When a cellphone is near an electronic device with speakers and someone's calling, we may hear a sound like this due to interference: Cell Phone Interference Sound
Can we obtain any useful information from this sound such as phone number?
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Short answer: No.
Long answer: Your accidental receiver can't see the data that's being received. Also, you're listening to an effect of the uplink, not the downlink. Also, cryptography.
What you're referring to is interference where you can hear the power modulation by data bursts emitted by your phone.
Why your phone and not the mast? Your phone is way, way closer to you, and power density drops with the inverse of the surface of a sphere with the distance as radius. And that's quadratic.
The base station your phone communicates with will tell the phone pretty early on how to regulate its power so that the signal is strong enough, but not too strong, when it reaches the mast. The other way around, it does the same: a GSM tower will not send vast amounts of RF power for your phone; it will send at most as much as necessary to your phone that at the point that it is, it has good reception.
The powers for "good reception" are due to the "power goes down with the square of distance" argument above very much lower than what the other side has to emit. Therefore, your radio receiver doesn't even remotely notice the far-away transmitter. It only "sees" the phone right next to it. And it really needs that close-by transmitter to be strong (see next paragraph).
Why power modulation? Because you're not actually using a receiver for GSM or even GSM frequencies, your radio receiver is just not sufficiently protected against interference from other frequencies¹. You don't have a demodulator for the data, it's just the nonlinearities in some component that mix down the signal to baseband.
Thus, what you hear is the rapid succession of "data burst" – "silence" – "data burst"... ; the symbols in the data burst itself are too short to be audible². So, the fact that you hear something is not the actual data in GSM, it's that a burst is 577 µs long (and consist of 156 symbols or so), and followed by silence. That's what makes the sound while you're having a call!
Now, the data modulation itself for GSM is GFSK³, which is essentially a constant envelope modulation, which means that after (inadvertent) mixing to baseband, even if you had a 280 kHz observation bandwidth, all the data would have been mathematically erased – there's no mutual information between the data in the symbols and the baseband result.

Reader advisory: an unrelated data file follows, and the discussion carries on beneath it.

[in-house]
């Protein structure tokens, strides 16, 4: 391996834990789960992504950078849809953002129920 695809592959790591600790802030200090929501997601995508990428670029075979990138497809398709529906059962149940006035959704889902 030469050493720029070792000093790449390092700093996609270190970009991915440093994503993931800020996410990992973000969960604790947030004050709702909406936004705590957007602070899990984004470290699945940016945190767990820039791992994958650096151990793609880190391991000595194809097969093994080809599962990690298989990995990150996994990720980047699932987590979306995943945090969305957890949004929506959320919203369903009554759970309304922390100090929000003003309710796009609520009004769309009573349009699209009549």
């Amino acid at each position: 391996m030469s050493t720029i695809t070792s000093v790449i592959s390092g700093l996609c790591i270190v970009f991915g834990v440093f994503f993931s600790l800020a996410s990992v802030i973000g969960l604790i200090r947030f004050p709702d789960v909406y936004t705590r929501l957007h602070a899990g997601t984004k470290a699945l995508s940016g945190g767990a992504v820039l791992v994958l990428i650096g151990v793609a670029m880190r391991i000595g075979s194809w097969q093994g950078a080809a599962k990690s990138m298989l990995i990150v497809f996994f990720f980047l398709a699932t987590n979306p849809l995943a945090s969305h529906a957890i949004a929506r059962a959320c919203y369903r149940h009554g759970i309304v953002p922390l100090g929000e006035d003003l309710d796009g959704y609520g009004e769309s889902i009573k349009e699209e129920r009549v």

You can build a proper RF receiver for GSM for 10 to 30€⁴. Then, your computer would get a mixed-down version of the signal that retains the phase information, and thus, can actually be used to recover the bits that were sent. There's software for that!
The number of the caller belongs to the things that aren't necessary to communicate at any point to establish the connection, so they're not sent at all: A phone number is not really a concept to a GSM network - it doesn't care about phone numbers, really, until they are necessary to know where to send call data, and that's very far away from the RF interface.
As a subscriber, you're identified by other means. So, your phone doesn't send its phone number at any point, far as I know. There's no reason it should.
The phone number of the caller is optional, and only received by your phone; but you don't hear what is received, for power reasons as explained above, you only hear when something has been transmitted by your phone!
However, as said above, GSM networks are encrypted. Even if you have a proper receiver for GSM frequencies, properly lock on to the network, properly demodulate GSM messages: you still have to break the encryption on these. That's not impossible for a couple of the older encryptions that exist in the GSM standards, but it's still significant effort that requires a bit more understanding.
¹ as it should be – modern high-fi stereos with high audio gain probably are well-designed to keep typical domestic sources of RF power out of their signal path, say phones, wifi, bluetooth, 700 / 900 MHz ISM band automation...
² that would require audio to go up to above 280.333 kHz, the GSM symbol rate.
³ I think 8PSK might also be standardized, but that would be another constant-envelope modulation
⁴ 6€ if you directly order an RTL-SDR dongle from China.